Bonefishblues wrote:I often stay overnight in Sleaford and these Maltings are a real feature. Sadly, no-one seems to be able to do anything with them, so I guess they will ultimately moulder away.
https://en.wikipedia.org/wiki/Bass_Maltings,_Sleaford


They were used as chicken raising and processing factory. This caught fire hence the lack of roofs on the three central pavilions. Unless a use is found they will moulder away. The local authority has the power to make owners of listed buildings maintain the fabric but the maltings are owned by wealthy and locally influential people against whom the council is extremely unlikely to take enforcement action.

Some pictures of the interior here https://www.proj3ctm4yh3m.com/urbex/201 ... uary-2014/

Thanks, those are interesting photos. It's a great sadness that the vision's not currently there to develop what could be a wonderful asset to the area.

brynpoeth
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Joined: 30 Nov 2013, 11:26am

Re: Industrial heritage sites that you find interesting!

Postby brynpoeth » 7 Sep 2018, 12:28pm

Bonefishblues wrote:
pete75 wrote:
Bonefishblues wrote:I often stay overnight in Sleaford and these Maltings are a real feature. Sadly, no-one seems to be able to do anything with them, so I guess they will ultimately moulder away.
https://en.wikipedia.org/wiki/Bass_Maltings,_Sleaford


They were used as chicken raising and processing factory. This caught fire hence the lack of roofs on the three central pavilions. Unless a use is found they will moulder away. The local authority has the power to make owners of listed buildings maintain the fabric but the maltings are owned by wealthy and locally influential people against whom the council is extremely unlikely to take enforcement action.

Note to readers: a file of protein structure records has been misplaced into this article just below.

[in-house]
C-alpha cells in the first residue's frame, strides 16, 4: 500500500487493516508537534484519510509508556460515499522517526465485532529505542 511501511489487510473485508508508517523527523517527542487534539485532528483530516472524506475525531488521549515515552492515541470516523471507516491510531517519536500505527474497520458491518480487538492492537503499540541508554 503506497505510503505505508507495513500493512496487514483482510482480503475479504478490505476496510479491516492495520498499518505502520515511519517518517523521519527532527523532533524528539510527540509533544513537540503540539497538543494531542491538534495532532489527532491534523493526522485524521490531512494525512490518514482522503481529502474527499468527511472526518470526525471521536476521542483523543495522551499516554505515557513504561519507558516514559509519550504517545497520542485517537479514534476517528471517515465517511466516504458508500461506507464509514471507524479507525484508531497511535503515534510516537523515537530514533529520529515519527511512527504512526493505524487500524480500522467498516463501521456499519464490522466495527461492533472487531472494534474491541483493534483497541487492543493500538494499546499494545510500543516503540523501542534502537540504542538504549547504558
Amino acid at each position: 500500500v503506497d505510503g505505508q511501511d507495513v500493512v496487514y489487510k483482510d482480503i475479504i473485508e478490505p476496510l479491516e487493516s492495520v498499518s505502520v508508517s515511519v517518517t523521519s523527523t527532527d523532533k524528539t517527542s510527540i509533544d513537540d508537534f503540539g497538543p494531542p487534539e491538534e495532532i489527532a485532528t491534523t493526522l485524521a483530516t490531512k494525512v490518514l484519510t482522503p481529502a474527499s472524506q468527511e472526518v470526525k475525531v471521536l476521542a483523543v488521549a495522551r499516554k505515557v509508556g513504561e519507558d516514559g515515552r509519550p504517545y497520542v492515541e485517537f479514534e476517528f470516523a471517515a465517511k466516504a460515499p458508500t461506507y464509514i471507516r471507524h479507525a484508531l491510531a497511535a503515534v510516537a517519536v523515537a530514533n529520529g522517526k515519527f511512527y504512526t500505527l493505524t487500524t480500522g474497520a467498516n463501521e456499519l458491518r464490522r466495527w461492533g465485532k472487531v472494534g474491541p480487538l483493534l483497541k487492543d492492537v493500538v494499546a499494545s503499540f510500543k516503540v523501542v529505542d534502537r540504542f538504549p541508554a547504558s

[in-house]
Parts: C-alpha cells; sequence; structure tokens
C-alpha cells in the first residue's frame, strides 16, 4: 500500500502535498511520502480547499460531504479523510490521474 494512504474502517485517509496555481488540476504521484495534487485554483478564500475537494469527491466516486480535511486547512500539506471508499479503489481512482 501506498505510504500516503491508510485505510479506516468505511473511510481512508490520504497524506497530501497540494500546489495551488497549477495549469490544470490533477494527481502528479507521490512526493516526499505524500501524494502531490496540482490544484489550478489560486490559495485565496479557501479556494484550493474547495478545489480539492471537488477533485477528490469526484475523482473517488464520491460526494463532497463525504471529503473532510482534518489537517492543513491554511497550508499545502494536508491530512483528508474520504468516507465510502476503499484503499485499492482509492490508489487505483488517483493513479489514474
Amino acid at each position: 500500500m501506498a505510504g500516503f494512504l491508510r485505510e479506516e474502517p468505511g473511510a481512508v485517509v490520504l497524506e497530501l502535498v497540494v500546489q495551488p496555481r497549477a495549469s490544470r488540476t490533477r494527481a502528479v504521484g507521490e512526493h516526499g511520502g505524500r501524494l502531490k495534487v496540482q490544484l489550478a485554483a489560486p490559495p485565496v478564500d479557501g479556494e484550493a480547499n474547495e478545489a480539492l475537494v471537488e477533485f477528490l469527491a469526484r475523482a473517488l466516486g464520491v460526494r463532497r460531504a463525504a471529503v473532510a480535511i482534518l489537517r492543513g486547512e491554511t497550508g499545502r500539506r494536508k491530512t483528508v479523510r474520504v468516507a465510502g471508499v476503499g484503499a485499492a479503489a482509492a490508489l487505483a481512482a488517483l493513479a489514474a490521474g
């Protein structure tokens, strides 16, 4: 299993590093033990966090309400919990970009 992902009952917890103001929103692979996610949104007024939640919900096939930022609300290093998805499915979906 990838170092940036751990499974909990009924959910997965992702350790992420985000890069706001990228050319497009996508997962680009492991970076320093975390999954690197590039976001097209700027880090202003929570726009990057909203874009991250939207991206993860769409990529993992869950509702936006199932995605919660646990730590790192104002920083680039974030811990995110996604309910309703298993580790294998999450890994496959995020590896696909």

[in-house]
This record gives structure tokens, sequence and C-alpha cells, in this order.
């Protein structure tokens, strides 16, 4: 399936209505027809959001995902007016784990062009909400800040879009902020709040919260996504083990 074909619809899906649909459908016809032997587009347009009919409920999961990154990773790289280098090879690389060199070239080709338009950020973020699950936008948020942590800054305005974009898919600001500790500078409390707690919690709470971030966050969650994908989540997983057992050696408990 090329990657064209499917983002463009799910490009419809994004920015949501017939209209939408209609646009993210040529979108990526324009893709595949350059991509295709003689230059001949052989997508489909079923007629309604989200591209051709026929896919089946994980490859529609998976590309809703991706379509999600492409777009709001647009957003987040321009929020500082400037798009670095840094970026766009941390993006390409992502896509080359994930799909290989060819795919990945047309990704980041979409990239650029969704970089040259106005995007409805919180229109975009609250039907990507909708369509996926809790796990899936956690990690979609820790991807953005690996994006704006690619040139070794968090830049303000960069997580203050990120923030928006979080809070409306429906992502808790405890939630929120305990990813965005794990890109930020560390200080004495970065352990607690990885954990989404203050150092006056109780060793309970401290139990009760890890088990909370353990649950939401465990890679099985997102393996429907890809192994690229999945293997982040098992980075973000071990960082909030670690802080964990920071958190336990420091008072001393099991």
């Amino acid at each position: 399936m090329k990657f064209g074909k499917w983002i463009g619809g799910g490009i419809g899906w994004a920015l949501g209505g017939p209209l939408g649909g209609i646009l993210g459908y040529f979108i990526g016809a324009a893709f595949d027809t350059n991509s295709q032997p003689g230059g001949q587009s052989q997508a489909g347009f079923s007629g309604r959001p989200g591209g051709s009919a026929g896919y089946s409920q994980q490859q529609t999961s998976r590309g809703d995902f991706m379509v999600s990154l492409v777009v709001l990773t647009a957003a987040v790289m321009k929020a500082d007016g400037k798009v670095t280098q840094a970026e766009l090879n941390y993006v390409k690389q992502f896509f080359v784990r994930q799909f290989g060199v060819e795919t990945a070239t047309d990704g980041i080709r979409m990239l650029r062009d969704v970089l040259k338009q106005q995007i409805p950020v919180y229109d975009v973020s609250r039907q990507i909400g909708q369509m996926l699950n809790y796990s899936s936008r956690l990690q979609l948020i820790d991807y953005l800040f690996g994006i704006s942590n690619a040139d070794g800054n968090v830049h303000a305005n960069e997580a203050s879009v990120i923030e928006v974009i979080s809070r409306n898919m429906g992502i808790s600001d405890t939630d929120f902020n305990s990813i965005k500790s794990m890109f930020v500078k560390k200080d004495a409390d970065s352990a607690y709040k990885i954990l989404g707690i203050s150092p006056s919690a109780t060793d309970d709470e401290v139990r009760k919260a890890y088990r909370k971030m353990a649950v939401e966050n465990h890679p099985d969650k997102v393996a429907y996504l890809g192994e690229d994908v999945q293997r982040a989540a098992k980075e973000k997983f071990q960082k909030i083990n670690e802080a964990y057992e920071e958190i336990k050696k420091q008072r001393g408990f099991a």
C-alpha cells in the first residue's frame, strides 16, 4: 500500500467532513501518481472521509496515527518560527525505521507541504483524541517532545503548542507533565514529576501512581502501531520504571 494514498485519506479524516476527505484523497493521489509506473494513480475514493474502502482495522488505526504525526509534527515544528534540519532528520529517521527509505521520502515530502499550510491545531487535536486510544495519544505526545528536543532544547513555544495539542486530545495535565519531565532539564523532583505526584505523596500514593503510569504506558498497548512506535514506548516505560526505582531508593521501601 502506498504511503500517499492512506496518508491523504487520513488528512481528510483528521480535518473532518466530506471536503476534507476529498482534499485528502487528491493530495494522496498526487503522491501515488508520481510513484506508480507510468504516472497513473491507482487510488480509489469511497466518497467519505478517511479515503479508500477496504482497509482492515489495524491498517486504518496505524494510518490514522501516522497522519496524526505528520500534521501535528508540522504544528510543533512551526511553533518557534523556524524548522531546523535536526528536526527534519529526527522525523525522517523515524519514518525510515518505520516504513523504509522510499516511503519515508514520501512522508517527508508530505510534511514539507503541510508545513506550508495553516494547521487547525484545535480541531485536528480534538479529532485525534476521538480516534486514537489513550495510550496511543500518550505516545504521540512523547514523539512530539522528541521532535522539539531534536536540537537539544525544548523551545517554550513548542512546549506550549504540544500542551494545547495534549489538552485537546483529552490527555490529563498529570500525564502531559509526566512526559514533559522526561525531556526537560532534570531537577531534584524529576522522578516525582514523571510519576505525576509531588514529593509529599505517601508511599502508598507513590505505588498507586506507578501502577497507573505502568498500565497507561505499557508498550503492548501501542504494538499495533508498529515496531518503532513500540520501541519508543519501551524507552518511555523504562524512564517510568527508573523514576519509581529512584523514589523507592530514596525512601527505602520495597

Some pictures of the interior here https://www.proj3ctm4yh3m.com/urbex/201 ... uary-2014/

Thanks, those are interesting photos. It's a great sadness that the vision's not currently there to develop what could be a wonderful asset to the area.

Google "Prora" in Germany to see how it could be done. Took many years mind, much of it was derelict when I stayed there 1994
Sleaford has no beach either :?
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Bonefishblues
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Location: Near Bicester Oxon

Re: Industrial heritage sites that you find interesting!

Postby Bonefishblues » 7 Sep 2018, 12:30pm

It's a very nice place in its own right, and already has some interesting things there like this:
http://nccd.org.uk/

Tangled Metal
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Re: Industrial heritage sites that you find interesting!

Postby Tangled Metal » 7 Sep 2018, 5:11pm

pete75 wrote:
Tangled Metal wrote:IIRC there was a gunpowder works in the lakes too.

You're totally wrong about Lincolnshire sausages BTW. The two from what is now called Cumbria are much tastier. If you ever look at meat content too there's a much higher meat content in westmoreland and Cumberland (PGI) sausages than Lincolnshire. Makes for a better sausage. If you disagree then you've obviously only tried the fake ones that aren't made in Cumbria. Woodall's are possibly the best ones and a 175 year old company using an old family recipe from before the company started. Although it's a 500 year old origin. Traditionally uses the Cumberland pig (died out but some claim to have re-bred it but no longer recognised as such by the rare breeds association).

Just as you you can't get a good Cumberland sausage outside of Cumberland your can't get a good black pudding outside of Bury! :wink:


I've tried ones from butchers in Keswick and Cockermouth. They just don't put as much sage and pepper in the Cumberland variety so they taste rather bland to someone used to Lincolnshire farmhouse made sausages. The minimum meat content for both Lincs and Cumberland sausages is 70% . Lincs sausages should be made with fairly coarsely chopped pork which I like better than the ground or minced stuff used in other varieties.